Candidate Trump Promised To Terminate DACA. President Trump Says DREAMers Should ‘Rest Easy’
Donald Trump said immigrants who were granted amnesty through Barack Obama’s 2012 immigration executive action Deferred Action for Childhood Arrivals should “rest easy” about his immigration policies.
On the trail, Trump promised to “immediately terminate” DACA, which protects hundreds of thousands of undocumented immigrants who came to the country as children from deportation, but he changed his tune in an interview with the Associated Press Friday when he said the administration is “not after the dreamers.”
“We are after the criminals,” Trump said. “That is our policy.”
His comment Friday differs vastly from what he said on the campaign trail. (RELATED: Rep. King Floats Suing Trump Over Immigration Flip)
“We will immediately terminate President Obama’s two illegal executive amnesties, in which he defied federal law and the constitution to give amnesty to approximately 5 million illegal immigrants,” Trump said during a speech in Phoenix in August. “In a Trump Administration, all immigration laws will be enforced. As with any law enforcement activity, we will set priorities. But, unlike this Administration, no one will be immune or exempt from enforcement — and ICE and Border Patrol officers will be allowed to do their jobs.”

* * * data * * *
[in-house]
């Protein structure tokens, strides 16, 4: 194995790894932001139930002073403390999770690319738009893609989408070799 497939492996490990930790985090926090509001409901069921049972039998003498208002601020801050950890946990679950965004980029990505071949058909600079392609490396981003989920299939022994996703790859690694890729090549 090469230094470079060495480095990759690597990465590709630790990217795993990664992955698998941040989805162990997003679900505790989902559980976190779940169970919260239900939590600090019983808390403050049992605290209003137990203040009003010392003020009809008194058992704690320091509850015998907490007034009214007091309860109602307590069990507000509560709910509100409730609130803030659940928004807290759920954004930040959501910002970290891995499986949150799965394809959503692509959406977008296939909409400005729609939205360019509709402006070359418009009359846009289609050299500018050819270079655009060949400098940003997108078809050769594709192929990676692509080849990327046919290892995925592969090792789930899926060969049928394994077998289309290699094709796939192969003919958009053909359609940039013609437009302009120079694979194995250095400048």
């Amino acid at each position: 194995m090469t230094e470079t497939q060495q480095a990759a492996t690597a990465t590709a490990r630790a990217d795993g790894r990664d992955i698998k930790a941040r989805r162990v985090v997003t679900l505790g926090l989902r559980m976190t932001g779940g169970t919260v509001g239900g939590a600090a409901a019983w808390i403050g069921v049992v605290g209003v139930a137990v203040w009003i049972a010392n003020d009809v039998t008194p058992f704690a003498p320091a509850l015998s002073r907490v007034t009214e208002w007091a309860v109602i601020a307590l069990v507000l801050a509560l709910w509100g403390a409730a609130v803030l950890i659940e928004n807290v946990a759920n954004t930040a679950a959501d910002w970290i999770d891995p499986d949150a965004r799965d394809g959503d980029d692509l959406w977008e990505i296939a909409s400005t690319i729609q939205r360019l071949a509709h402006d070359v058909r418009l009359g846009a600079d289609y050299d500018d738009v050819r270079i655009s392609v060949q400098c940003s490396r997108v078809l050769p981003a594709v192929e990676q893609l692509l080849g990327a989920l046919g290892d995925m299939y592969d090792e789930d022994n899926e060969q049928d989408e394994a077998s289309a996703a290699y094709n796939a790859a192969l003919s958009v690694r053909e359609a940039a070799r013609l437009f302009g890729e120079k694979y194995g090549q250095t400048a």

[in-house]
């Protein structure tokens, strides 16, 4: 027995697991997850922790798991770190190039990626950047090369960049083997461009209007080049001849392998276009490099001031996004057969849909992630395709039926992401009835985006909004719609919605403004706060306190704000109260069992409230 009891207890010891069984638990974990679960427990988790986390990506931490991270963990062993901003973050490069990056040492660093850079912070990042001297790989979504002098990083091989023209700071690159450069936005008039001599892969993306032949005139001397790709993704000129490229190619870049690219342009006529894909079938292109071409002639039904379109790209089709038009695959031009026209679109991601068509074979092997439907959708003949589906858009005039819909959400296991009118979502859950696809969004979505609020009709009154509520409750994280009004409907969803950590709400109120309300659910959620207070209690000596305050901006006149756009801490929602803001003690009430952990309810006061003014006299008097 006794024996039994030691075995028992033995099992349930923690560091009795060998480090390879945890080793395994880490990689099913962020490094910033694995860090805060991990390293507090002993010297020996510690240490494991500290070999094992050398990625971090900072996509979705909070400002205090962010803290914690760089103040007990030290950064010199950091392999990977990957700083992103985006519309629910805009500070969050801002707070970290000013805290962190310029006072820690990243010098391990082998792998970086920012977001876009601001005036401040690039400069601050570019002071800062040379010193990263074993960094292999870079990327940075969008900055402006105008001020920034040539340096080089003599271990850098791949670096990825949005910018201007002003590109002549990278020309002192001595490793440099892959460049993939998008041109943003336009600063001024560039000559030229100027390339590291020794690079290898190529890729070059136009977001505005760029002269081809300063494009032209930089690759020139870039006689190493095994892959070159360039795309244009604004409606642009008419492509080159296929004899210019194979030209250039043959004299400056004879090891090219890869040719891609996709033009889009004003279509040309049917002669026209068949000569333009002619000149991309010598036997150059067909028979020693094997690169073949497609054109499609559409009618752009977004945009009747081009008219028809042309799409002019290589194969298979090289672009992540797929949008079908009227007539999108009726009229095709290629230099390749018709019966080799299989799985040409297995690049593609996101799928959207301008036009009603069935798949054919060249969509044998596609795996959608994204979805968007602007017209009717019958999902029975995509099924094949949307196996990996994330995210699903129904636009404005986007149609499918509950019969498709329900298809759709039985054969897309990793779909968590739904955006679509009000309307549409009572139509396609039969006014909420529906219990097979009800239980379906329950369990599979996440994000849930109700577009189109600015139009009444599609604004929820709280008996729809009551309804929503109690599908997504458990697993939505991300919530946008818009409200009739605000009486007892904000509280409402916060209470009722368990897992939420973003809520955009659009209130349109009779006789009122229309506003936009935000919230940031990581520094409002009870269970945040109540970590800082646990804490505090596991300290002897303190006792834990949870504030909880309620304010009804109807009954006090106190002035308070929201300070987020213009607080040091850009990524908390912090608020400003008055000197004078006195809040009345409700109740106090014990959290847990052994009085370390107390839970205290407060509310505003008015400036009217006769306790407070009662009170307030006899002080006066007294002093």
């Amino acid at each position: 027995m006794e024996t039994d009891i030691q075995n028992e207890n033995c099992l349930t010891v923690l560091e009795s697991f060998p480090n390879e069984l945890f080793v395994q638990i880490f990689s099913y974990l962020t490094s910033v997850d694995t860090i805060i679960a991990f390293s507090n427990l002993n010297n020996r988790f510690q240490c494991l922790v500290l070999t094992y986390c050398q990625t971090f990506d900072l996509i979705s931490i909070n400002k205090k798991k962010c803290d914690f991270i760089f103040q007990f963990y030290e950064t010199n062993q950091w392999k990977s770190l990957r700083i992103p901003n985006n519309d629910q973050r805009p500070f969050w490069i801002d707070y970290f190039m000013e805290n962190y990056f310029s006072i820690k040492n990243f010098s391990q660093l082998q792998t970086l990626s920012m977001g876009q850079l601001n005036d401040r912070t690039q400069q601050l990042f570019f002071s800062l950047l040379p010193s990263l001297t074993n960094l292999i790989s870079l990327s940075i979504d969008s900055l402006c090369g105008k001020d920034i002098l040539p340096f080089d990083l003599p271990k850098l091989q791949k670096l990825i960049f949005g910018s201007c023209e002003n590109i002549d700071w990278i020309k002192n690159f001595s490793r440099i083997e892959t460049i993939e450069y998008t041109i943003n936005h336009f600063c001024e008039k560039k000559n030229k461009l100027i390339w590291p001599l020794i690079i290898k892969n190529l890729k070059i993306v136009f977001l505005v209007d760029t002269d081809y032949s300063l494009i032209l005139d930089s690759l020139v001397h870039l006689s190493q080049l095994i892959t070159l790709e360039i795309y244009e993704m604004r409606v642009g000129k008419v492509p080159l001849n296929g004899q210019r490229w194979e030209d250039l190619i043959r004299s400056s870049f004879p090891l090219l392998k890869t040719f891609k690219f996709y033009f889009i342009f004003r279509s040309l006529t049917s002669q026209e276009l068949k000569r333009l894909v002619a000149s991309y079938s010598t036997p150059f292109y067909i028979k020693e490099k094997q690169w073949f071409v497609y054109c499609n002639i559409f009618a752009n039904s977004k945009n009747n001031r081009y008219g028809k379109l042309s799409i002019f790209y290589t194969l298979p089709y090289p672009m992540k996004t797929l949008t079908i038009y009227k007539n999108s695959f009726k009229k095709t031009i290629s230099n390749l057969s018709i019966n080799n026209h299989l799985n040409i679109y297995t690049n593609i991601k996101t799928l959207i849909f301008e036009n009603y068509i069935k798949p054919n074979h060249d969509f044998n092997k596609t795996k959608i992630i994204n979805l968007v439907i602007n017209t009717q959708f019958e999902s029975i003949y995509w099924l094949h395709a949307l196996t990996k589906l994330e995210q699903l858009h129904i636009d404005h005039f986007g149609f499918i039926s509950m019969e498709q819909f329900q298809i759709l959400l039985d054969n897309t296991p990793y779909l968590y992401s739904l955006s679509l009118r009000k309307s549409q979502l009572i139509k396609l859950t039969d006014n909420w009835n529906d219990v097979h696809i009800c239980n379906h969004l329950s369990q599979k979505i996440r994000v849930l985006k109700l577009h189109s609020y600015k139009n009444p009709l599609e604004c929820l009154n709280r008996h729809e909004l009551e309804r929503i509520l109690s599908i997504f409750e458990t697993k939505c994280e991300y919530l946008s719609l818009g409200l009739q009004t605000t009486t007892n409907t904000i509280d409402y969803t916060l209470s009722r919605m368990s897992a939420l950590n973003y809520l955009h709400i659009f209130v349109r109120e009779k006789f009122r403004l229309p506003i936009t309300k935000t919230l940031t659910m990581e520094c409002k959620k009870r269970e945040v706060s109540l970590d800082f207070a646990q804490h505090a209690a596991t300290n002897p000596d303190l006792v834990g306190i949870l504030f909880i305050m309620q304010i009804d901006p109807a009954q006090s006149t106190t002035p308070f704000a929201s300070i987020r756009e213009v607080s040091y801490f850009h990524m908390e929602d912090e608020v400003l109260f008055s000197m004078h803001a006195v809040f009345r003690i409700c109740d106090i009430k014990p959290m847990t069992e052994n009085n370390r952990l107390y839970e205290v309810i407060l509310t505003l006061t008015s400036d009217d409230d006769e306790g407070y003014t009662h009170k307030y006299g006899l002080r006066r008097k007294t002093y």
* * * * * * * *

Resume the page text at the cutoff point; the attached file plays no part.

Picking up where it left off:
“Anyone who has entered the United States illegally is subject to deportation — that is what it means to have laws and to have a country.”
Skeptics may have seen this shift in the president’s policy coming, especially as DACA went unmentioned when the president cracked down on illegal immigration in February and because his communications team has avoided giving a direct answer when asked multiples times when the president would end DACA. (RELATED: Why Hasn’t Trump Followed Through On His Promise To Get Rid Of The H1B Visa And DACA Programs?)
In December, Trump softened his tone on the program.
“We’re going to work something out that’s going to make people happy and proud,” then president-elect Trump told Time magazine in an interview. “They got brought here at a very young age, they’ve worked here, they’ve gone to school here. Some were good students. Some have wonderful jobs. And they’re in never-never land because they don’t know what’s going to happen.”